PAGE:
“We’ve got a really, really compelling story to tell,” he said. “I’m hopeful that we get that because that would keep us busy for a long time.”

Gail Miller said she is optimistic about the prospects of bringing a team to the state, noting the stadium would be built on the same site where Larry played fastpitch softball. “We’ve done everything we can to prepare. We’ve done studies, created groups of coalitions, met with government, talked with the league,” she said. “We just feel like we’re in a really good position and Utah is a prime place.”

The Millers’ big pitch: Inside Utah’s push for an MLB expansion team

The face of the Larry H. Miller Company

Until his death due to complications from Type 2 diabetes at age 64 in 2009, Larry Miller was the face of the Larry H. Miller Company. Gail Miller, who turned 80 in October, assumed that role and continues to maintain it. But who is next in line?

If Steve Miller has his druthers, it won’t be him — or anyone, for that matter. He doesn’t think there needs to be a face for the company. He thinks it would be forced or trite for it to be someone who isn’t Larry or Gail. “I think it would be, I don’t know what the word is, not presumptuous. Something in that vein,” he said.

“Larry was Larry. There will never be another one. And Gail is Gail. And she is so much different than Larry. Two totally different bolts of fabric,” he said. “You’d have to have a pretty big ego to try and fill either one of those shoes.”

Steve Miller is content to let the company’s well-recognized logo — Larry H. Miller’s actual signature — become the face of the company.

“My dad put everything on the proverbial line with that signature when he bought the Jazz. Anytime you sign a contract it was literally putting the family name on the line,” he said as he teared up. “So I think out of respect to our mom and dad when they’re gone, our family will just be totally content to let his signature be the face of the company.”

'An extraordinary life:' Jazz owner Larry H. Miller 1944-2009

Gail Miller agrees with her son, sort of.

“What Steve says is right. But somebody still has to be out there, whether it’s him or a different spokesman because you can’t hide behind a name. You have to have a personality and a set of values and a vision and mission,” she said.

“Somebody has to do that, whether he wants to or not, he probably will. It’s just inevitable.”

Starks said Steve Miller is prepared to fulfill the mission of the business, and doesn’t feel any pressure to become a public figure. “That would be unnatural for him,” he said.

Steve Miller, chairman of the board of directors for the Larry H. Miller Group of Companies, is photographed at Montage Deer Valley in Park City on Wednesday, Oct. 4, 2023. | Laura Seitz, Deseret News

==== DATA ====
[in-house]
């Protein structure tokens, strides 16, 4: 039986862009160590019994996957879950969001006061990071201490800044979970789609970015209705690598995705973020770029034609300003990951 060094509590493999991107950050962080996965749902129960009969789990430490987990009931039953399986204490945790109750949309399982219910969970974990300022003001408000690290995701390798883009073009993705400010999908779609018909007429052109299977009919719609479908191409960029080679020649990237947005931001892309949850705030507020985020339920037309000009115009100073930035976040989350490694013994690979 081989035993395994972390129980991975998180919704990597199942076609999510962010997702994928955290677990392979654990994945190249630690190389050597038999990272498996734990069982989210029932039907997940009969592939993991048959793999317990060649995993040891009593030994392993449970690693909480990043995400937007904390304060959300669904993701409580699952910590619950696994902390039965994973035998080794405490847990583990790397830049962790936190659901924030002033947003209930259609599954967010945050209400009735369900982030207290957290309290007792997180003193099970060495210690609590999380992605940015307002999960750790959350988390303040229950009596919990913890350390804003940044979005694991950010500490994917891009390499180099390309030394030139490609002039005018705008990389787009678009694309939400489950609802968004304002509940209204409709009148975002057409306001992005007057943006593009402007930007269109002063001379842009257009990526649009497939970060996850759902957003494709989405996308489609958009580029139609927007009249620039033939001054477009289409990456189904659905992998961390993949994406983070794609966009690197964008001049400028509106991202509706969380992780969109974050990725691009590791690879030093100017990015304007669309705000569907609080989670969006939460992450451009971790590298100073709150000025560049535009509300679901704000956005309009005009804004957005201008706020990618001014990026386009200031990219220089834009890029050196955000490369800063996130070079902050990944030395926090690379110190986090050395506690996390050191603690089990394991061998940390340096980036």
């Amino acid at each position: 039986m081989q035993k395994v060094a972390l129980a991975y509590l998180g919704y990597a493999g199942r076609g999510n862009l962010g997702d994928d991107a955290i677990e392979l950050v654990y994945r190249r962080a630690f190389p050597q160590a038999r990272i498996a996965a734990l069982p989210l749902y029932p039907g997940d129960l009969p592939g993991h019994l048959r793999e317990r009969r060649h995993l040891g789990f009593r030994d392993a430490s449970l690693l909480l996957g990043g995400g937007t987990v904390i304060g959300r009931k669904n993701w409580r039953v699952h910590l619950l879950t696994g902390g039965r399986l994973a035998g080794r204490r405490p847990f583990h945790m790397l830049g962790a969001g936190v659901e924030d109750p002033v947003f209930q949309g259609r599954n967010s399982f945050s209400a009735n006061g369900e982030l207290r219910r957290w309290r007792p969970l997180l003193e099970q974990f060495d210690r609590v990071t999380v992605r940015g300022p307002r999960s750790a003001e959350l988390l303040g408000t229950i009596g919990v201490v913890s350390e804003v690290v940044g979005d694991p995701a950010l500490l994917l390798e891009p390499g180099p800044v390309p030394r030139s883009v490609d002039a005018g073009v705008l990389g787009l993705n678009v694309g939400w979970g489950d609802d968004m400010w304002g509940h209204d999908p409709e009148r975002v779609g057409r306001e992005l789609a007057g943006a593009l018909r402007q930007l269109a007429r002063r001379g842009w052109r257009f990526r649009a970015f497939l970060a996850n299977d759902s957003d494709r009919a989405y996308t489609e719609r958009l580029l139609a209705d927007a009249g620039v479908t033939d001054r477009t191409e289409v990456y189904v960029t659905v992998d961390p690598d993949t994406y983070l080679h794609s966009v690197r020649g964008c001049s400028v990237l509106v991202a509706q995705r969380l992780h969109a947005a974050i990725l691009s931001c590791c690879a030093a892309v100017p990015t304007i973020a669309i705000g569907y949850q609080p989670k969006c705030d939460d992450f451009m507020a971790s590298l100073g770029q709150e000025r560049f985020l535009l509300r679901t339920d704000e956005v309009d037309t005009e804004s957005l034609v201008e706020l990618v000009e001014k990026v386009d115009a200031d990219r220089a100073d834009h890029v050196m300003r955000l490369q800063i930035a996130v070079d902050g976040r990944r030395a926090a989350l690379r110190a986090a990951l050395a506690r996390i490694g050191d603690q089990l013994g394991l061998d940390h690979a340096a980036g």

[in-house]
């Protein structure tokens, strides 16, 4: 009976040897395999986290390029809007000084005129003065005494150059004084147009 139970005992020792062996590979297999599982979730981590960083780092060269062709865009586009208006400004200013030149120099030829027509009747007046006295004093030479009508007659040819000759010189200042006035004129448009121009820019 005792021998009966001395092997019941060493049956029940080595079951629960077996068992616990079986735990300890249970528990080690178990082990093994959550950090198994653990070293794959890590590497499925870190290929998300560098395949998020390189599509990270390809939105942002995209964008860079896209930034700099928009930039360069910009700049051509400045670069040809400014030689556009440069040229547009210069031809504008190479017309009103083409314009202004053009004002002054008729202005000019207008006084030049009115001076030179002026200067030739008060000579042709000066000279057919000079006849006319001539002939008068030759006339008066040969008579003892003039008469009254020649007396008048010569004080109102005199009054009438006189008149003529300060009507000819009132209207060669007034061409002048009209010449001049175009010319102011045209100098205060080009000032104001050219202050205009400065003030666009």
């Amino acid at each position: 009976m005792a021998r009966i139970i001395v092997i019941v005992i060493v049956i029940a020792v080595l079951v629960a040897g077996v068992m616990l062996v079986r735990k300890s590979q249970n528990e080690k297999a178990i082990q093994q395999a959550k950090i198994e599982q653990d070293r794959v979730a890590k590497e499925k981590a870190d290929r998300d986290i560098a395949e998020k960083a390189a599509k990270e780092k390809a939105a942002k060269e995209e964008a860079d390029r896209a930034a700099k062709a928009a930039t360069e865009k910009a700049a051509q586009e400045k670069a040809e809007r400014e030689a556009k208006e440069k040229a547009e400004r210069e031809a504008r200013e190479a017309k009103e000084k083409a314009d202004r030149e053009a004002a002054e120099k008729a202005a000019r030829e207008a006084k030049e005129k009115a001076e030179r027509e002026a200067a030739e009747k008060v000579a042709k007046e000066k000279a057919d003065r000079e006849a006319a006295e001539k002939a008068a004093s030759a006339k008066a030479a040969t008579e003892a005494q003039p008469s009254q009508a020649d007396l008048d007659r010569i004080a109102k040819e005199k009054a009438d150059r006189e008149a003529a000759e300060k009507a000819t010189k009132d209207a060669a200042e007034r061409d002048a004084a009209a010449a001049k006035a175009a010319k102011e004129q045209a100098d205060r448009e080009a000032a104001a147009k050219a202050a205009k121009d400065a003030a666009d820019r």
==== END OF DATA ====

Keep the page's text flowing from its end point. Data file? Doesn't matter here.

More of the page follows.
Chairman of the board

Getting along and making decisions is challenging for any family enterprise, particularly one as big and as public as the Miller family has been for 45 years.

By all accounts, Steve Miller is measured, thoughtful and a pragmatic leader. He listens, he’s collaborative and doesn’t speak in a meeting unless he has something to say, Starks said. People just naturally like to be around him because he is so friendly and down to earth.

“Steve has native wisdom that is really evident to anyone who works with him,” said Starks, who has spent 17 years at the company.

Jen Miller described her husband as even-toned. He doesn’t fly off the handle or have a temper. And, she said, he never talks behind someone’s back because he knows what it’s like to have people do that to him.

“If I want to gossip, I call a girlfriend,” she said.

Some of Steve Miller’s leadership qualities became evident during the difficult family and company discussions about selling the Jazz — the first big decision on his watch as chairman of the board.

The conversation about selling the basketball team started small, just Steve Miller and Starks. It was a tight circle for a long time until they brought it to Gail and Steve’s older brother, Greg, and younger brother, Brilliant, and a few key company executives. (Gail Miller said her son didn’t realize she was talking to Starks at the same time.)

“I had to lead my family through the emotional decision of getting there. I wasn’t necessarily there. I really pride myself on trying to stay in an objective space,” Steve Miller said, adding he prefers to get all the facts before stating an opinion. “That’s what I applied in the Jazz space but there were a lot of signs that the alignment probably wasn’t really for our family anymore.”

Gail Miller said Steve is not affected by glamor or notoriety or fame or fortune.

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“He didn’t let the fact that we’d owned the Jazz for 35 years get in the way. It was an identity that we had, but it’s OK if we don’t have it anymore. We’re still who we were and we can go on to do other things,” she said.

Steve Miller said he would like to believe his leadership style is understated. He’s content to let others lead the way. “That’s almost an oxymoron when it comes to leadership but I think that there’s something proud about a leader knowing when others can kind of step forward and allowing them the space to do that,” he said.

He likes to hear where people are coming from and understand whatever issue is on the table. And when it’s something monumental like selling the Jazz or the auto dealerships, he’s not going to be quick to the trigger. He considers every conceivable angle.

He builds one brick at a time.